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A Drink For Burns Night

Jan 24, 2023 | By Jack Bettridge
A Drink For Burns Night

As if the idea of slogging through 31 days without a drink weren’t tough enough, Dry January (which it turns out has nothing to do with dry Martinis) is cruelly scheduled in a month that includes an event that definitely calls for a toast: Burns Night.

Burns Night is the annual celebration of the birthday of Robert Burns, the national bard of Scotland, and it predates any faddish post-New-Year’s attempts at temperance by two centuries. Given his predilection for imbibing, a sample of his country’s national drink— Scotch whisky—is in order. Conveniently, a cocktail exists that seems to bear his name as well: the Bobby Burns. 

I say “seems” because the moniker may have a cigar connection instead. Rather than discourage me, that revelation tells me I am almost professionally obligated to have one every January 25 (the night it is typically celebrated).

The drink is a variation on the Rob Roy (named for another heroic Scotsman), which is in itself a take on a Manhattan. The latter is made with rye (sometimes Canadian whisky or Bourbon) with sweet vermouth. The former substitutes Scotch whisky for American whiskey. The Bobby Burns is a doctored Rob Roy.

But what of cigars? It seems one of the drink’s earliest published recipes, which calls it by the more formal title Robert Burns, suggests an origin that is not only American, but also includes tobacco. The Old Waldorf-Astoria Bar Book (1931) by Albert Stevens Crockett, a tome that celebrates the drinks of the pre-Prohibition era in the legendary New York City hotel tavern, presents the Robert Roy with a note on its pedigree: “It may have been named after the celebrated Scotsman. Chances are, however, that it was christened in honor of a cigar salesman, who ‘bought’ in the bar.” The eponymous Robert Burns is not further identified, but there was a cigar shop of the same name some eight blocks north of the Waldorf when it was first located where the Empire State Building now stands. Is it far-fetched that the proprietor wandered in once in a while? (Of course, General Cigar Co. also made a smoke of the same name via machine, but vintage promotions clearly tie the brand to the poet and not a bar patron.)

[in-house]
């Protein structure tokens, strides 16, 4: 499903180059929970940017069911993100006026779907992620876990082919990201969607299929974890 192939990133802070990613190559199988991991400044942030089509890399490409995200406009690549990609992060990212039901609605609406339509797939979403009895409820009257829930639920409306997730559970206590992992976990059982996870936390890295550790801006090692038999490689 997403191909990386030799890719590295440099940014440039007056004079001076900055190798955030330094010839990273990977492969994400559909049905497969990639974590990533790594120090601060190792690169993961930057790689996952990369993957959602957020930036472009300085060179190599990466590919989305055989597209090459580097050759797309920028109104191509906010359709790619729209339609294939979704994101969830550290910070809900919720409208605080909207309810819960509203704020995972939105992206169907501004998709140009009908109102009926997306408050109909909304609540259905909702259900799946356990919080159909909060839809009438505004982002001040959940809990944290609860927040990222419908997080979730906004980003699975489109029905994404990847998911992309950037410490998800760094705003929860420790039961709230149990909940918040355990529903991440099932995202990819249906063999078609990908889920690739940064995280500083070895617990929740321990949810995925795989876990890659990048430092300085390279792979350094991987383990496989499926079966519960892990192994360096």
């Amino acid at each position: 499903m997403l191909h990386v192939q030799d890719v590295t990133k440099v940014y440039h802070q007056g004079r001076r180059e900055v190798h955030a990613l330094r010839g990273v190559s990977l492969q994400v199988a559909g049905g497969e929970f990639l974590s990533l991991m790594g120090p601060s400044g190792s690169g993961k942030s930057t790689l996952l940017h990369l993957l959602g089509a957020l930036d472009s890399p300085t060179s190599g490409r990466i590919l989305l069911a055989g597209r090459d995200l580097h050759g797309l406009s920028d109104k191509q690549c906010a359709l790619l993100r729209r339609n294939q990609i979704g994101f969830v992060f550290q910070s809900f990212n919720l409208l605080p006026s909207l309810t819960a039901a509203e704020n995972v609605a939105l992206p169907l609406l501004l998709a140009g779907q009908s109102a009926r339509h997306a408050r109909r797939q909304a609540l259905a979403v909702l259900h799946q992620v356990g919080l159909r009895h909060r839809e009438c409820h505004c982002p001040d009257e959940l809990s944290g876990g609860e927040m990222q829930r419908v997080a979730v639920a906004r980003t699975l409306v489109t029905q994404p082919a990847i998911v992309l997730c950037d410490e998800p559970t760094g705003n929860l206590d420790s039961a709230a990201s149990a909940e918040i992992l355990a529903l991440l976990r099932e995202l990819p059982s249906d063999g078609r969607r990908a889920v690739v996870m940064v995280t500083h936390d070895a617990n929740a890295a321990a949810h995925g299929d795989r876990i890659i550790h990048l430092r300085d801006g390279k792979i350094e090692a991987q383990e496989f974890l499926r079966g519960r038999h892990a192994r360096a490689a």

But Crockett’s recipe is not the very first reference to the drink. The quite similar Bobby Burns Cocktail is referenced in The Savoy Cocktail Book, of 1930, by Harry Craddock, the legendary bartender at the Savoy Hotel’s American Bar. No origin is suggested, although a note describes the drink as “one of the very best Whisky cocktails” and “a fast mover on St. Andrew’s Day,” the feast of Scotland’s patron saint, which takes place November 30. The earlier date and the location might suggest a relationship to the poet and not the cigar dealer. Except both books were compiled from their respective bars’ histories of more than three decades, so there is no way to know which cocktail was created (or named) first. Also, Craddock was American and may very well have imported the drink upon his arrival in the 1920s. Then too there are enough differences in the versions to suggest that they were created separately. (See recipes, below.)

I’m going to curtail any further conjecture on the drink’s conception and take this as a sign to ignore any thought of teetotaling and celebrate Burns Night with a cocktail and a cigar. The drinks are refreshing and come with a great back story. There is, though, one item on the traditional feast’s menu that I will avoid: haggis.

Robert Burns cocktail (per Crockett)
One part Italian (sweet) Vermouth
Three parts Scotch Whisky
Dash of Orange Bitters
Dash of Absinthe
Combine ingredients over ice, stir.

Bobby Burns (per Craddock)
One part Italian (sweet) Vermouth
One part Scotch Whisky
Three dashes Benedictine
Lemon peel garnish
Combine in cocktail shaker, shake well and strain into cocktail glass. Squeeze lemon peel on top.

Read Next: The Surprising History of the Mint Julep

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